I made this video, “Los Angeles in 24 hours,” for entertainment and to find some humor in our sad situation. The story below recounts the time from leaving Seattle to eventually ending the day in LA.
I walked into the airport, emotions on high after waving to goodbye to Casey, my five year old brother, and my Dad. My suitcase, weighing more than me, already toppling over.
Only an hour earlier I said goodbye to my love. My man. After only 2 months of
passionate love, but 10 months of friendship, hatred and casual encounters, we were faced with my departure. I didn’t want to let go because I knew he’d be gone forever. At the same time I wanted to let go to rid of the vast emptiness in the pit of my stomach. But I know we’ll see each other soon, maybe in a different country but still in love.
I walked up to the United counter, breathing slow, watching the three East African gentlemen laughing about something. I turn to my right.
“Madeline?” I found my sister. She was stressed.
“He won’t send our bags all the way to Auckland,” she said to me.
Shit. We only had one hour between flights and we’d been warned that LAX is under renovation. Also we only had one hour.
I tried to explain our situation to the man without avail.
“Your services end with United in LA.” Okay douchebag. We get it.
We immediately jumped into resurrection mode.
“Alright,” I say, wishing I had paid more attention to my stepdad’s advice about SkyBox. SkyFlight? SkyHigh? Anyway.
“We will just look at a map of LAX and figure out exactly where to go so we can run off the plane,” I say.
After passing through security my sister and I had 3 hours early for a domestic flight. We had time to kill. We sat in the rocking chairs in front of the big windows reading about Kim Kardashian’s transformation into the woman she is today. It was a very insightful article.
Once at the gate we talked to Jean, the lovely United employee, about what to do with our checked bags once we landed.
Please do wonders for us Jean.
“Well ladies, it looks like you have to go through security again once you land in LAX,” she says with a well rehearsed smile. “But you are pretty close to the front.”
Madeline and I look at each other confused-two rows back from the toilet is not what we considered close to the front. Alrighty. Jean interrupts our anxious minds informing us that we will actually land twenty minutes early.
That was not a true statement. We landed at 1015 as expected.
Of course our suitcases were the last ones onto the baggage claim. We grabbed them and we ran, well jogged, stole a push cart and politely avoided running over toes while yelling “We’re on Amazing Race!” I don’t think anyone believed us.
We finally found Air New Zealand. Still hopeful. Still hopeful. Then we read the awful orange lettering Counter Closed. Noooooo. We both wanted to cry, pout, stomp our feet, throw our hands in the air. GOD DAMMIT.
But we held it in. We held our composure. I’m proud of ourselves for not absolutely losing it at the counter. Instead, we were booked on the next day’s flight at 11:15PM.
Here we go. 24 hours in Los Angeles. After making 13 calls to various hotels in the LAX vicinity, including one lady who said she cannot book our room over the phone because its first come first serve only. That was a first.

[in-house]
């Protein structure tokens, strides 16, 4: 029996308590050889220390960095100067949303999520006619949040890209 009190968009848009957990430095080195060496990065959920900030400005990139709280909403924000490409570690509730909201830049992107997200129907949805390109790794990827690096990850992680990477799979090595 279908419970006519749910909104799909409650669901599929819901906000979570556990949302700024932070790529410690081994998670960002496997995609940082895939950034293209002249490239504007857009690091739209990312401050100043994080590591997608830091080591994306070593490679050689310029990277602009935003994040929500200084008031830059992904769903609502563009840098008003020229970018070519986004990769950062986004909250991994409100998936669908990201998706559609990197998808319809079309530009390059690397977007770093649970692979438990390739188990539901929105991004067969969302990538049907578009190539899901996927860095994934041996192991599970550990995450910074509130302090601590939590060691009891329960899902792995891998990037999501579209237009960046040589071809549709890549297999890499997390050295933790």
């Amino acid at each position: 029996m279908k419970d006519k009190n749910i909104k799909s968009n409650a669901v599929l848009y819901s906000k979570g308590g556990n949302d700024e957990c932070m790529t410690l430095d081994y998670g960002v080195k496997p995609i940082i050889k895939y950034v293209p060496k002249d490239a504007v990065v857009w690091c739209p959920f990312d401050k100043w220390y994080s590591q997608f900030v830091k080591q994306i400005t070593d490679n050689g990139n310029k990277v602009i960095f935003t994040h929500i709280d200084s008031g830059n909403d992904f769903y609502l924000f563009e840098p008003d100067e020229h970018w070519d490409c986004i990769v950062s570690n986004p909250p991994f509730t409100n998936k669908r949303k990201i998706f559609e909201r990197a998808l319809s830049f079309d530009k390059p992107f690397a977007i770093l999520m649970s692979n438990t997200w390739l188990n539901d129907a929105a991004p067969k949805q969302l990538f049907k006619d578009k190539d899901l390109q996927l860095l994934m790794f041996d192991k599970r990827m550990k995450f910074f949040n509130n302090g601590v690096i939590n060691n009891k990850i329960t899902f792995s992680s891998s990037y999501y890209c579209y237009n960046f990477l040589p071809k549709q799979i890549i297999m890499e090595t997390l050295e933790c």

Finally finally we found a hotel room-only $225 for one night. That seemed like a great deal at the time. Especially since we did not get our boarding ticket and didn’t have the option to sleep on the airport benches.
Once we arrived at the hotel in a Taxi van we were informed it was cash only. Madeline made a run to the bank across the street and I checked us into our room.
“Alison?” Asked the young, perma-stoned desk attendant. His hair slicked back into a tight ponytail with a heavy flannel over his official Hawthorne Hotel shirt.
“What?” My eyes desperate for explanation.
“You’re Alison?” He repeats. Maybe I am. Maybe I’m not who I think I am anymore.
“Samantha Heim?” I say hesitantly.
He doesn’t say anything and turns to his computer and prints off my receipt for the room.
Maybe I’m the one losing it.
We get into our room and it’s heaven on EARTH. Two queen sized beds with memory foam pillows. There was a microwave and fridge and couch! Oh man.
We sat down for three seconds. “Come on Madeline. We gotta get food now or we’re gonna pass out.”
12AM in ritzy Manhattan Beach was pretty safe until a car pulled up next to us and stopped. Our hearts were pounding. But it was only a sweet lady waiting to turn right.
With the somewhat trusty Yelp app we located the only restaurant open within half a mile. As we got closer we saw a blue and red light blinking. We are saved. But it was only Jack In The Box. Only the drive-thru was open until 2AM. Madeline and I were unaware of the vehicle rule when approaching drive-thru’s.
We approached the window and the young man with LA tattooed on his neck would not open the window. Desperation was beginning. I began several times to explain to him our situation and ask him if he could recommend any open restaurants nearby. He repeated that he could not hear me.
Then Madeline brought her angry-Mom voice out, “Is there anything else open!?” Then walked away quickly.
Our back-up plan was the 24 hour Walgreens. It was the best frozen pasta we’ve ever tasted.
One thought on “LAYOVER MADNESS”
You are an excellent story writer. I love the humor intertwined, it made me chuckle out loud. I’m so sorry you both had to go through this.